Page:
The Canadian government's protection of intellectual property right for U.S. content creators, including authors and publishers, is insufficient, according to the Association of American Publishers. In a Special 301 report submitted Friday to the U.S. Trade Representatives by the International Intellectual Property Alliance, the AAP alleges that the Canadian definition of fair use is subject to an "excessively broad interpretation," and the country should therefore be placed on a USTR watch list.
Canada's Copyright Modernization Act 2012, according the the AAP, expanded fair dealing exceptions to include an "undefined" education purpose, lacking any "specific parameters, thus conflicting with established international norms regarding exceptions." The group insists that the "now-pervasive misconception" that distributing copyrighted material for educational use without permission or compensation has lead to publishers seeing a "contraction of direct sales of educational materials in Canada."
“The global demand for the works of U.S. authors and publishers makes significant contributions to the U.S. economy and job market, proven most recently by the Department of Commerce and National Endowment of the Arts report,” said Tom Allen, president and CEO, AAP. “The value of book and journal publishing is damaged, however, by recent changes in Canadian law that appear to permit unlicensed use of copyrighted works for any educational purpose."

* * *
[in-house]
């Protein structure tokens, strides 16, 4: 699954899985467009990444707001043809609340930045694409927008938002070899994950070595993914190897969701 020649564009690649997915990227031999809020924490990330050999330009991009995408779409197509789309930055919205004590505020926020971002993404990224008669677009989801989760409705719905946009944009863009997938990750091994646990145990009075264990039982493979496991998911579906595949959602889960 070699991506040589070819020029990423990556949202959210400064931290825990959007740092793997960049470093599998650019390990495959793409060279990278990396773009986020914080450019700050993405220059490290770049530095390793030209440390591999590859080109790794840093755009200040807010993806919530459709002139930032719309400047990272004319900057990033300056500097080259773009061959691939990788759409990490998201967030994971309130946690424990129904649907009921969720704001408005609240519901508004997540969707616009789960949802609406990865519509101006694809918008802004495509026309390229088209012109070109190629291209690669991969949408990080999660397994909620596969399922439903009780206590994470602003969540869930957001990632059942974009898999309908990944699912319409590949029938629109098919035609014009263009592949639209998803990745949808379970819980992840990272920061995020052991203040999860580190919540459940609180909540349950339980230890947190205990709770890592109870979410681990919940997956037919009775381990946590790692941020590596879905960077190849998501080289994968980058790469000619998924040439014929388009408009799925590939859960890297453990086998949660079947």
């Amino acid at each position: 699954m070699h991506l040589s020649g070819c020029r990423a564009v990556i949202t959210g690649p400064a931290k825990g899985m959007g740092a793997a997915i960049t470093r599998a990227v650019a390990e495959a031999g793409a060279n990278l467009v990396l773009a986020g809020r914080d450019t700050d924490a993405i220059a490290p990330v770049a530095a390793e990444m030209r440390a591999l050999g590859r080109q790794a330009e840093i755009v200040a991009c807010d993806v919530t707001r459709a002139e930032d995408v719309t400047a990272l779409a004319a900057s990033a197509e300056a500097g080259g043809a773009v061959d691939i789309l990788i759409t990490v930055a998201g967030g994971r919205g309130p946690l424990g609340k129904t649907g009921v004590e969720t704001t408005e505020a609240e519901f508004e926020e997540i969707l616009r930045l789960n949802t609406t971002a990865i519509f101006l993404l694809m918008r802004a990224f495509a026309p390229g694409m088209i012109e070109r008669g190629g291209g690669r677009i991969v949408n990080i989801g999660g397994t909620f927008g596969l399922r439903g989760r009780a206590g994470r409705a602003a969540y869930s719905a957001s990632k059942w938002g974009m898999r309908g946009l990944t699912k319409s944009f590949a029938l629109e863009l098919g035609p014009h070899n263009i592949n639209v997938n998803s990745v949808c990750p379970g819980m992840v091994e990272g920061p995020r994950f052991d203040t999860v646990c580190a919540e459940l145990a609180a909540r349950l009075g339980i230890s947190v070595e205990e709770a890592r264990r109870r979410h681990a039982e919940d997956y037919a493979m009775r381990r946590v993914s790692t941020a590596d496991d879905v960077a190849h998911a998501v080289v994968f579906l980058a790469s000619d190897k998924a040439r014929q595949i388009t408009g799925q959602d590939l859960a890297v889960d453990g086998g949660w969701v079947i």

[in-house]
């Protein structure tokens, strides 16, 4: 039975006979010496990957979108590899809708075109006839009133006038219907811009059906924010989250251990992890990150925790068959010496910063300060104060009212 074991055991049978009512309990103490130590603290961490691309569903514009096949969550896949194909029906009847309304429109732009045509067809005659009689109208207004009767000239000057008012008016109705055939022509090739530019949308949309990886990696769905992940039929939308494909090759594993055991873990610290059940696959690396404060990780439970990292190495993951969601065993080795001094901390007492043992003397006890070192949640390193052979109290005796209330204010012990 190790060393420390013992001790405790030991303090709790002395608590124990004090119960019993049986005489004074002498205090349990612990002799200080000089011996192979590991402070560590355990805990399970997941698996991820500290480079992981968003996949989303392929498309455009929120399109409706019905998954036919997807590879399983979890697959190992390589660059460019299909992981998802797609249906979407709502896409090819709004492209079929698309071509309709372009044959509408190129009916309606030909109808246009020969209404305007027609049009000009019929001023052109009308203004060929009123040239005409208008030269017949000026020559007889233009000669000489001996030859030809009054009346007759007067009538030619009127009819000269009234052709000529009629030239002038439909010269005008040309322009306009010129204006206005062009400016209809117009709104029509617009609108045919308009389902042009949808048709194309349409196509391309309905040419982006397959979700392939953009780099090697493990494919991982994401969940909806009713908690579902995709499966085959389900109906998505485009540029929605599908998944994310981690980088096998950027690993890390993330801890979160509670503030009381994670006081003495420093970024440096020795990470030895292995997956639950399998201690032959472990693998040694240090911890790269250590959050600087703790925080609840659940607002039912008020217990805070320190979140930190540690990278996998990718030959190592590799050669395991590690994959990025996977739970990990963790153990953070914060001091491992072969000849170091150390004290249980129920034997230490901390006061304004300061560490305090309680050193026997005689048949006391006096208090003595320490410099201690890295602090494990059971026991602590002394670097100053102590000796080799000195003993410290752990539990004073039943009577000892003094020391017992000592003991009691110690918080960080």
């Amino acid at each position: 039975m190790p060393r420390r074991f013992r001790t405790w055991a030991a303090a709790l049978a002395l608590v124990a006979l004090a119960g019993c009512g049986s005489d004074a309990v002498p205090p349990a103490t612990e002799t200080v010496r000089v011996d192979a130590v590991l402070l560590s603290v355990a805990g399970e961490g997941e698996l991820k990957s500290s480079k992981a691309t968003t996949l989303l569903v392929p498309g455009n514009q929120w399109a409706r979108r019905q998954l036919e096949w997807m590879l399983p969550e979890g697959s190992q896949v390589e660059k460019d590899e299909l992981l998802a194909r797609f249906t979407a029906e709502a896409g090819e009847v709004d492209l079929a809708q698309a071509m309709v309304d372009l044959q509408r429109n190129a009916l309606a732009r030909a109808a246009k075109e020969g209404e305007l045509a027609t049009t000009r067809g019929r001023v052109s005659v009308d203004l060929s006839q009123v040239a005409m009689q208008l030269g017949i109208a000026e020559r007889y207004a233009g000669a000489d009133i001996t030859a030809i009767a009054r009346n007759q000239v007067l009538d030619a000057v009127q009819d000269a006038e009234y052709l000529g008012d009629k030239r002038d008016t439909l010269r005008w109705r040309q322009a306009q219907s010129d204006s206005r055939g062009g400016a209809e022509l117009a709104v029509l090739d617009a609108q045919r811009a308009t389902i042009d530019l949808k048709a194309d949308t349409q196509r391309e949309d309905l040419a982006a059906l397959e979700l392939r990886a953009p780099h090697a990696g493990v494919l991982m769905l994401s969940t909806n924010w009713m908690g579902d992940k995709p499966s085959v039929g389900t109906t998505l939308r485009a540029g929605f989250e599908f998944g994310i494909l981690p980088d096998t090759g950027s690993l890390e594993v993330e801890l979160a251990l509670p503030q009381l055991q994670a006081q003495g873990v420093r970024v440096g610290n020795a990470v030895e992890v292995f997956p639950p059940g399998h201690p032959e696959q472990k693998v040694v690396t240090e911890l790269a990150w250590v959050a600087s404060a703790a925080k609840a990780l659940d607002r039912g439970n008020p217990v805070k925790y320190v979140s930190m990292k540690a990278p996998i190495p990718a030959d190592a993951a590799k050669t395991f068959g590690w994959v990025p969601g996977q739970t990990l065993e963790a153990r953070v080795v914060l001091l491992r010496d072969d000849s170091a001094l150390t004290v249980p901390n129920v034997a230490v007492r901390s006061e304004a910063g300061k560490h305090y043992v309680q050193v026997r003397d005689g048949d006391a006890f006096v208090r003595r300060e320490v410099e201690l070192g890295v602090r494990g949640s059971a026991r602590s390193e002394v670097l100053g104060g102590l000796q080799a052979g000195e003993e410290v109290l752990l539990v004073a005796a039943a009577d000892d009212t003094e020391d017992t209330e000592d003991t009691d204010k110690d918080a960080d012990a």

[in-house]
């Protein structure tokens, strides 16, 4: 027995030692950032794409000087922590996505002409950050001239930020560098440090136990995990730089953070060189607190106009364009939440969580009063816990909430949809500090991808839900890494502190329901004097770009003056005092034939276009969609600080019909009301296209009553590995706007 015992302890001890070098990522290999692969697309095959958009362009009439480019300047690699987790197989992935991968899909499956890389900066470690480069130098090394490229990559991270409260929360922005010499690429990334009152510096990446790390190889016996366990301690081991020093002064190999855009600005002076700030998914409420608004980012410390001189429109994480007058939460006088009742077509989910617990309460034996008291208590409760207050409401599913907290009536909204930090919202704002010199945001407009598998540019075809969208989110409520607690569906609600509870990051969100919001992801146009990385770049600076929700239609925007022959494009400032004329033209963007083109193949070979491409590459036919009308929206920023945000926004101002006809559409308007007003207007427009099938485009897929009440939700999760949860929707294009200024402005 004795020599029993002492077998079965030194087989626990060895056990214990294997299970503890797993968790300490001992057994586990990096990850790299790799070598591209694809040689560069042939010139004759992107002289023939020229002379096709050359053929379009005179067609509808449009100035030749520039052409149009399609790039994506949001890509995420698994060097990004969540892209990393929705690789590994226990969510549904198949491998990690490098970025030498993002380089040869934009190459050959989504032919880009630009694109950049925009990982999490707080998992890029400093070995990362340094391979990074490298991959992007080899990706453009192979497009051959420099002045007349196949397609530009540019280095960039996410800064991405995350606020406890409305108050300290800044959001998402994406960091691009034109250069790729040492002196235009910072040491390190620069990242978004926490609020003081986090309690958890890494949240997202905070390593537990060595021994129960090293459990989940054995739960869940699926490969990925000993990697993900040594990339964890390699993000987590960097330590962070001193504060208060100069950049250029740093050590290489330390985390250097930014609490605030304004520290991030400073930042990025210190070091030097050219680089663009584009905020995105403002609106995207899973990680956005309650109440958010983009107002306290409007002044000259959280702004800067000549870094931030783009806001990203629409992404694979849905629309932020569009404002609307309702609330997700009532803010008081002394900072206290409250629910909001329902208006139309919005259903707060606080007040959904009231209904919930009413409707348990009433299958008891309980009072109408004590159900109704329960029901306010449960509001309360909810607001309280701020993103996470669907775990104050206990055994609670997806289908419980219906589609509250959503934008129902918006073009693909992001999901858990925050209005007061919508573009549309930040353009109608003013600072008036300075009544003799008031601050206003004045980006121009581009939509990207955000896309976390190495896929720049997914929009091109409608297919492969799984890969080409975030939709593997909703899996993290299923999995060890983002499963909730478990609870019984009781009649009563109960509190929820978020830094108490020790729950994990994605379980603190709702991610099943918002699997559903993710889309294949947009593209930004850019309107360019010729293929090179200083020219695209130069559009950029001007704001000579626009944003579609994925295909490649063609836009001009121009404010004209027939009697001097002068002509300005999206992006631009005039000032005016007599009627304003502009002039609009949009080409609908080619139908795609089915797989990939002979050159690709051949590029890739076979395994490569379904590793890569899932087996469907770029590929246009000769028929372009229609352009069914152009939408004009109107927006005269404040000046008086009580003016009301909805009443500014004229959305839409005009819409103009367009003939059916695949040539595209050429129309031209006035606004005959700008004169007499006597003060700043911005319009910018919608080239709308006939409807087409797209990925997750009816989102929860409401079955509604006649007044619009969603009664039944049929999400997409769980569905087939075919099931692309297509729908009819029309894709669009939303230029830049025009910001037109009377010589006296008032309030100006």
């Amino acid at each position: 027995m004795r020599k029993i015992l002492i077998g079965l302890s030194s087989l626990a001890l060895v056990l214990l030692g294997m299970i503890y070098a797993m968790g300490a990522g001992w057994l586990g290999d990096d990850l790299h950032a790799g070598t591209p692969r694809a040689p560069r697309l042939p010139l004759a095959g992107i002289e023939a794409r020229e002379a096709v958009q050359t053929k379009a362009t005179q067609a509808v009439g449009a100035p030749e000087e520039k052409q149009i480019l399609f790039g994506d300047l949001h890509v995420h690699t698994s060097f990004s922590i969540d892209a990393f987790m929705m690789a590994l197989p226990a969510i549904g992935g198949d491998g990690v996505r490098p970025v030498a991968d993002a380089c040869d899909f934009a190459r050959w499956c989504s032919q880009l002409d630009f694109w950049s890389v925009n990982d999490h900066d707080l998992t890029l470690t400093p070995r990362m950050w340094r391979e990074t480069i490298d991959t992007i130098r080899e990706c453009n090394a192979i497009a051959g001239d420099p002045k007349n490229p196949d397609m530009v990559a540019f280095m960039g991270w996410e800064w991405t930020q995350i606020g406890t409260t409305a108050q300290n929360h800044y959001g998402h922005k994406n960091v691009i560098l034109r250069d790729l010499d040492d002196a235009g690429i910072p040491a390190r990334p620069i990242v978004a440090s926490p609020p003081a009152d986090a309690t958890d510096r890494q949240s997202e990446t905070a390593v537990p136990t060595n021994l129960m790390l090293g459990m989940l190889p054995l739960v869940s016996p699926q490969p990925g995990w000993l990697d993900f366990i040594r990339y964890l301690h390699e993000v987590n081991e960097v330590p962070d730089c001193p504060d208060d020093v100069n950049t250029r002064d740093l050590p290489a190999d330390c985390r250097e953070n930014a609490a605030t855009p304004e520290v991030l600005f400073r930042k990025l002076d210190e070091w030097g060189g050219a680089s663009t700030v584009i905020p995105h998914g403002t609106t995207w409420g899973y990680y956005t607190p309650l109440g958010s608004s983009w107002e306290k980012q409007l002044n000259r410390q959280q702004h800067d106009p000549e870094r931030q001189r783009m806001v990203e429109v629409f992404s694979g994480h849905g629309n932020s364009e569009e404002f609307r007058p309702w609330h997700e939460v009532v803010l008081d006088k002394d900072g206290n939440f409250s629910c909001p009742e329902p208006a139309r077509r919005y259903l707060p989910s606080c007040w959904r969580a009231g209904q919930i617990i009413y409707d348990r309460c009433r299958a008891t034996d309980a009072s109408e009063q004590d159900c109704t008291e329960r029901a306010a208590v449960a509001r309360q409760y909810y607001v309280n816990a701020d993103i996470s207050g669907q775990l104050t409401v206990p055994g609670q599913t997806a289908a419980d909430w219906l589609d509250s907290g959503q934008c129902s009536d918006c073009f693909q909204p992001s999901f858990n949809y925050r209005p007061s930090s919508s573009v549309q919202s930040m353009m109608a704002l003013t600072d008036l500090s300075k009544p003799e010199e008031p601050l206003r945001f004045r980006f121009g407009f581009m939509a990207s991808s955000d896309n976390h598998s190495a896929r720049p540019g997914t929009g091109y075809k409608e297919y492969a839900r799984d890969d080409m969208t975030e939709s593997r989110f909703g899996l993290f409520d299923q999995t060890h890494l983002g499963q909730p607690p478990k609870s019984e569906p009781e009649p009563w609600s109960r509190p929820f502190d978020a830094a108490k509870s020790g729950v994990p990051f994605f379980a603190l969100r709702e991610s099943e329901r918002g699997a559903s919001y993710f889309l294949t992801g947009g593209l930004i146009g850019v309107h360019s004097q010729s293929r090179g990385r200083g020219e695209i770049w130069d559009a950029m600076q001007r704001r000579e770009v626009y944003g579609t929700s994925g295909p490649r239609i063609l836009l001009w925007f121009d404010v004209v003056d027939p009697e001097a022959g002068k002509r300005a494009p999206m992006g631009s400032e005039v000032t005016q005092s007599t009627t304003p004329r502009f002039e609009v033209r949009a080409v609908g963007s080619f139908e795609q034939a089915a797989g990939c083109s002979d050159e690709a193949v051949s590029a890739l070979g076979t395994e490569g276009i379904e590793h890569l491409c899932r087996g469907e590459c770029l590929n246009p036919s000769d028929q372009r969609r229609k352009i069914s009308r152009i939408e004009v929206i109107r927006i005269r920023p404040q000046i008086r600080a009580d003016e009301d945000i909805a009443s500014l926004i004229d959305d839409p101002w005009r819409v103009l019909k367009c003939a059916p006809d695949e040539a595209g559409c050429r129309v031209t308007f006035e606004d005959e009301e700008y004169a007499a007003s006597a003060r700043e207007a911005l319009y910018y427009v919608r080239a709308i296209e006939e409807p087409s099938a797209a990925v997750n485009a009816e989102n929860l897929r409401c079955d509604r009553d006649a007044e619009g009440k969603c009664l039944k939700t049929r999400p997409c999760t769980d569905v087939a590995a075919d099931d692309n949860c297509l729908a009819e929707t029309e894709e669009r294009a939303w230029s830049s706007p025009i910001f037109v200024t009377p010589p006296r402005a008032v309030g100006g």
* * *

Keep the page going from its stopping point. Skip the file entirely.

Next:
The AAP and IIPA also noted that China continues to pose copyright concerns. The AAP reported that despite improved cooperation from the Chinese government on certain issues, "authors and publishers are experiencing continuing problems in China due to online piracy of scholarly journals, websites engaging in unauthorized document sharing and trafficking in journal subscription log-in credentials, and other market access issues," the AAP said.
For more information on Special 301 Reports, click here.